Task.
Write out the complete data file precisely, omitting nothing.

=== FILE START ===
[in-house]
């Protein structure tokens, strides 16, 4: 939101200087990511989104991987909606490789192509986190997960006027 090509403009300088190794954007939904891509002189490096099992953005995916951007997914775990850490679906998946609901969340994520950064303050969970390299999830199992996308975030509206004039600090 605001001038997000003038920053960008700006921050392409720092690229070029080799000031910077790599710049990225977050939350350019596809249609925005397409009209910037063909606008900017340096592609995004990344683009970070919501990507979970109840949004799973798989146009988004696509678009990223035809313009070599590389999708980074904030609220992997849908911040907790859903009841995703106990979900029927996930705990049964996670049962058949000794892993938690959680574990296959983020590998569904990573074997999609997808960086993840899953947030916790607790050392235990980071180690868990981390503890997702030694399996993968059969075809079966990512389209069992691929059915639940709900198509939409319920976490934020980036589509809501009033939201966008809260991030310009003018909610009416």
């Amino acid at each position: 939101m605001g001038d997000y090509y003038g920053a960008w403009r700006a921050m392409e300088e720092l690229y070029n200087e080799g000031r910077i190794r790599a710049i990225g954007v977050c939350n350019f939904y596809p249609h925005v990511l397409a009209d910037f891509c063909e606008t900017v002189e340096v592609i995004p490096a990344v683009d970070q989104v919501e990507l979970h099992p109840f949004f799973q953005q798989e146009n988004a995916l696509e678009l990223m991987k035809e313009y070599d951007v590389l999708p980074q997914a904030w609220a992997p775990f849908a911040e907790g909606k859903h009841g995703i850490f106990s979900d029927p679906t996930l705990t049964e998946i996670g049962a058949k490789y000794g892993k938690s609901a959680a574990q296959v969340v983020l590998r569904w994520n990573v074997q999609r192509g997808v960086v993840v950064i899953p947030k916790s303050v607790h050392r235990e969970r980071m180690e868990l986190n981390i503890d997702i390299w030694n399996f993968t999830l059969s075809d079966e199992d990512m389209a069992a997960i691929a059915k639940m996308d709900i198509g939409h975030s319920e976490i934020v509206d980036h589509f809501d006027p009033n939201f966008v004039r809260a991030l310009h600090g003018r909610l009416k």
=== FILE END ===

[in-house]
């Protein structure tokens, strides 16, 4: 939101200087990511989104991987909606490789192509986190997960006027 090509403009300088190794954007939904891509002189490096099992953005995916951007997914775990850490679906998946609901969340994520950064303050969970390299999830199992996308975030509206004039600090 605001001038997000003038920053960008700006921050392409720092690229070029080799000031910077790599710049990225977050939350350019596809249609925005397409009209910037063909606008900017340096592609995004990344683009970070919501990507979970109840949004799973798989146009988004696509678009990223035809313009070599590389999708980074904030609220992997849908911040907790859903009841995703106990979900029927996930705990049964996670049962058949000794892993938690959680574990296959983020590998569904990573074997999609997808960086993840899953947030916790607790050392235990980071180690868990981390503890997702030694399996993968059969075809079966990512389209069992691929059915639940709900198509939409319920976490934020980036589509809501009033939201966008809260991030310009003018909610009416």
């Amino acid at each position: 939101m605001g001038d997000y090509y003038g920053a960008w403009r700006a921050m392409e300088e720092l690229y070029n200087e080799g000031r910077i190794r790599a710049i990225g954007v977050c939350n350019f939904y596809p249609h925005v990511l397409a009209d910037f891509c063909e606008t900017v002189e340096v592609i995004p490096a990344v683009d970070q989104v919501e990507l979970h099992p109840f949004f799973q953005q798989e146009n988004a995916l696509e678009l990223m991987k035809e313009y070599d951007v590389l999708p980074q997914a904030w609220a992997p775990f849908a911040e907790g909606k859903h009841g995703i850490f106990s979900d029927p679906t996930l705990t049964e998946i996670g049962a058949k490789y000794g892993k938690s609901a959680a574990q296959v969340v983020l590998r569904w994520n990573v074997q999609r192509g997808v960086v993840v950064i899953p947030k916790s303050v607790h050392r235990e969970r980071m180690e868990l986190n981390i503890d997702i390299w030694n399996f993968t999830l059969s075809d079966e199992d990512m389209a069992a997960i691929a059915k639940m996308d709900i198509g939409h975030s319920e976490i934020v509206d980036h589509f809501d006027p009033n939201f966008v004039r809260a991030l310009h600090g003018r909610l009416k």